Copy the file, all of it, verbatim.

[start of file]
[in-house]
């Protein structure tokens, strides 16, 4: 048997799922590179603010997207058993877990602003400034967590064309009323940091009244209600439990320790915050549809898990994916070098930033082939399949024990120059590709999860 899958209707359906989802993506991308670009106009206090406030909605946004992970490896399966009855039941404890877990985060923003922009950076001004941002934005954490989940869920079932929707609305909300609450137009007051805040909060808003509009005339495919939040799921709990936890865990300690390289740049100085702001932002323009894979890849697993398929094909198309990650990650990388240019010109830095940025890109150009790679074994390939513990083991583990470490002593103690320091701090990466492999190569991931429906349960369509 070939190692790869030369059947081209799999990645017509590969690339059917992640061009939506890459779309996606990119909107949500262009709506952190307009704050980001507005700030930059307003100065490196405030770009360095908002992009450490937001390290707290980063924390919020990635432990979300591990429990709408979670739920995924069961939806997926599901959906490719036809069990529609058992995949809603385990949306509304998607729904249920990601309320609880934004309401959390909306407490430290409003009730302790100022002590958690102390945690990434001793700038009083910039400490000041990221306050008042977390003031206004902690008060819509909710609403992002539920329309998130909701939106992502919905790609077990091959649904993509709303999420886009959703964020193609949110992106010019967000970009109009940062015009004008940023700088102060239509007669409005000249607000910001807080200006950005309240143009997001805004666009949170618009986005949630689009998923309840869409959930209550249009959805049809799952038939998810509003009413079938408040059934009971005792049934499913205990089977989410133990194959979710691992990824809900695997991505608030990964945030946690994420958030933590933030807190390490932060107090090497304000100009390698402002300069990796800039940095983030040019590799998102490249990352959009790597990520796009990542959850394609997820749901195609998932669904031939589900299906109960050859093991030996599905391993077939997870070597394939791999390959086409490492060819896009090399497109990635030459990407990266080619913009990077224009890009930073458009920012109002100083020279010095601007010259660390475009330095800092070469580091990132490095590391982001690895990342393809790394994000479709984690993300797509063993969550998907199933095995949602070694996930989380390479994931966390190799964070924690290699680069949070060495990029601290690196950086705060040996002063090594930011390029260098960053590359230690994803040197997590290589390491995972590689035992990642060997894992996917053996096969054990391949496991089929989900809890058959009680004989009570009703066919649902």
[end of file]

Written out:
[in-house]
């Protein structure tokens, strides 16, 4: 048997799922590179603010997207058993877990602003400034967590064309009323940091009244209600439990320790915050549809898990994916070098930033082939399949024990120059590709999860 899958209707359906989802993506991308670009106009206090406030909605946004992970490896399966009855039941404890877990985060923003922009950076001004941002934005954490989940869920079932929707609305909300609450137009007051805040909060808003509009005339495919939040799921709990936890865990300690390289740049100085702001932002323009894979890849697993398929094909198309990650990650990388240019010109830095940025890109150009790679074994390939513990083991583990470490002593103690320091701090990466492999190569991931429906349960369509 070939190692790869030369059947081209799999990645017509590969690339059917992640061009939506890459779309996606990119909107949500262009709506952190307009704050980001507005700030930059307003100065490196405030770009360095908002992009450490937001390290707290980063924390919020990635432990979300591990429990709408979670739920995924069961939806997926599901959906490719036809069990529609058992995949809603385990949306509304998607729904249920990601309320609880934004309401959390909306407490430290409003009730302790100022002590958690102390945690990434001793700038009083910039400490000041990221306050008042977390003031206004902690008060819509909710609403992002539920329309998130909701939106992502919905790609077990091959649904993509709303999420886009959703964020193609949110992106010019967000970009109009940062015009004008940023700088102060239509007669409005000249607000910001807080200006950005309240143009997001805004666009949170618009986005949630689009998923309840869409959930209550249009959805049809799952038939998810509003009413079938408040059934009971005792049934499913205990089977989410133990194959979710691992990824809900695997991505608030990964945030946690994420958030933590933030807190390490932060107090090497304000100009390698402002300069990796800039940095983030040019590799998102490249990352959009790597990520796009990542959850394609997820749901195609998932669904031939589900299906109960050859093991030996599905391993077939997870070597394939791999390959086409490492060819896009090399497109990635030459990407990266080619913009990077224009890009930073458009920012109002100083020279010095601007010259660390475009330095800092070469580091990132490095590391982001690895990342393809790394994000479709984690993300797509063993969550998907199933095995949602070694996930989380390479994931966390190799964070924690290699680069949070060495990029601290690196950086705060040996002063090594930011390029260098960053590359230690994803040197997590290589390491995972590689035992990642060997894992996917053996096969054990391949496991089929989900809890058959009680004989009570009703066919649902």